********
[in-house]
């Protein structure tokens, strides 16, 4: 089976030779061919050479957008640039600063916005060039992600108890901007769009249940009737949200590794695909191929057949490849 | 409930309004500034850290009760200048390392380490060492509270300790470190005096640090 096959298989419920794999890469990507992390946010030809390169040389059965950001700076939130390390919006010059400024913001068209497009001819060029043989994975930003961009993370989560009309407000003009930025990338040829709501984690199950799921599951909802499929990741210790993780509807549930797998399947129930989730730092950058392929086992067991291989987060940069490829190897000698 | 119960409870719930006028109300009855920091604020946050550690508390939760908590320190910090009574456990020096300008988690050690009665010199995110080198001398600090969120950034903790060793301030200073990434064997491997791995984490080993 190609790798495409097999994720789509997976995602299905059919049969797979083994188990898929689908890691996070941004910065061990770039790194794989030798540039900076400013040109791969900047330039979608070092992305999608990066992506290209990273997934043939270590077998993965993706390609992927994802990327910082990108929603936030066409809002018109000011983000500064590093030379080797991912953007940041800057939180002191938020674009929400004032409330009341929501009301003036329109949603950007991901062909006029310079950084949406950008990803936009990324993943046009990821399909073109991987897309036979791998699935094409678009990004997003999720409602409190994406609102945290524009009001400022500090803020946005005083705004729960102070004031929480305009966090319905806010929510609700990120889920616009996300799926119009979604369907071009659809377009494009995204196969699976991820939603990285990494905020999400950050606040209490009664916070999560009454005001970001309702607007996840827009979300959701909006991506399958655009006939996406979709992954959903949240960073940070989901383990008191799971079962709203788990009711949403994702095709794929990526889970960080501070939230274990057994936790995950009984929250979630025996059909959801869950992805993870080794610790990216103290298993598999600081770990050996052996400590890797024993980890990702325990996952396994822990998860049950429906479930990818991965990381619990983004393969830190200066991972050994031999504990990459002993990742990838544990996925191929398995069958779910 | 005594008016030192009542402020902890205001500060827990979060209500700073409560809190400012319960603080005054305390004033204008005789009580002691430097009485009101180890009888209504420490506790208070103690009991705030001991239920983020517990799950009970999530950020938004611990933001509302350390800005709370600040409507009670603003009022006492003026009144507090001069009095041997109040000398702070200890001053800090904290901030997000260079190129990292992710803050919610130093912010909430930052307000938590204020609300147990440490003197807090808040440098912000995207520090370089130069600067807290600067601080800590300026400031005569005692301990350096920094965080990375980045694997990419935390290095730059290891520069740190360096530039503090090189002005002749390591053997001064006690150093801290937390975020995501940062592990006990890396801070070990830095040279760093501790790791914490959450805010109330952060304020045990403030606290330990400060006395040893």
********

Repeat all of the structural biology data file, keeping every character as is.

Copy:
[in-house]
């Protein structure tokens, strides 16, 4: 089976030779061919050479957008640039600063916005060039992600108890901007769009249940009737949200590794695909191929057949490849 | 409930309004500034850290009760200048390392380490060492509270300790470190005096640090 096959298989419920794999890469990507992390946010030809390169040389059965950001700076939130390390919006010059400024913001068209497009001819060029043989994975930003961009993370989560009309407000003009930025990338040829709501984690199950799921599951909802499929990741210790993780509807549930797998399947129930989730730092950058392929086992067991291989987060940069490829190897000698 | 119960409870719930006028109300009855920091604020946050550690508390939760908590320190910090009574456990020096300008988690050690009665010199995110080198001398600090969120950034903790060793301030200073990434064997491997791995984490080993 190609790798495409097999994720789509997976995602299905059919049969797979083994188990898929689908890691996070941004910065061990770039790194794989030798540039900076400013040109791969900047330039979608070092992305999608990066992506290209990273997934043939270590077998993965993706390609992927994802990327910082990108929603936030066409809002018109000011983000500064590093030379080797991912953007940041800057939180002191938020674009929400004032409330009341929501009301003036329109949603950007991901062909006029310079950084949406950008990803936009990324993943046009990821399909073109991987897309036979791998699935094409678009990004997003999720409602409190994406609102945290524009009001400022500090803020946005005083705004729960102070004031929480305009966090319905806010929510609700990120889920616009996300799926119009979604369907071009659809377009494009995204196969699976991820939603990285990494905020999400950050606040209490009664916070999560009454005001970001309702607007996840827009979300959701909006991506399958655009006939996406979709992954959903949240960073940070989901383990008191799971079962709203788990009711949403994702095709794929990526889970960080501070939230274990057994936790995950009984929250979630025996059909959801869950992805993870080794610790990216103290298993598999600081770990050996052996400590890797024993980890990702325990996952396994822990998860049950429906479930990818991965990381619990983004393969830190200066991972050994031999504990990459002993990742990838544990996925191929398995069958779910 | 005594008016030192009542402020902890205001500060827990979060209500700073409560809190400012319960603080005054305390004033204008005789009580002691430097009485009101180890009888209504420490506790208070103690009991705030001991239920983020517990799950009970999530950020938004611990933001509302350390800005709370600040409507009670603003009022006492003026009144507090001069009095041997109040000398702070200890001053800090904290901030997000260079190129990292992710803050919610130093912010909430930052307000938590204020609300147990440490003197807090808040440098912000995207520090370089130069600067807290600067601080800590300026400031005569005692301990350096920094965080990375980045694997990419935390290095730059290891520069740190360096530039503090090189002005002749390591053997001064006690150093801290937390975020995501940062592990006990890396801070070990830095040279760093501790790791914490959450805010109330952060304020045990403030606290330990400060006395040893």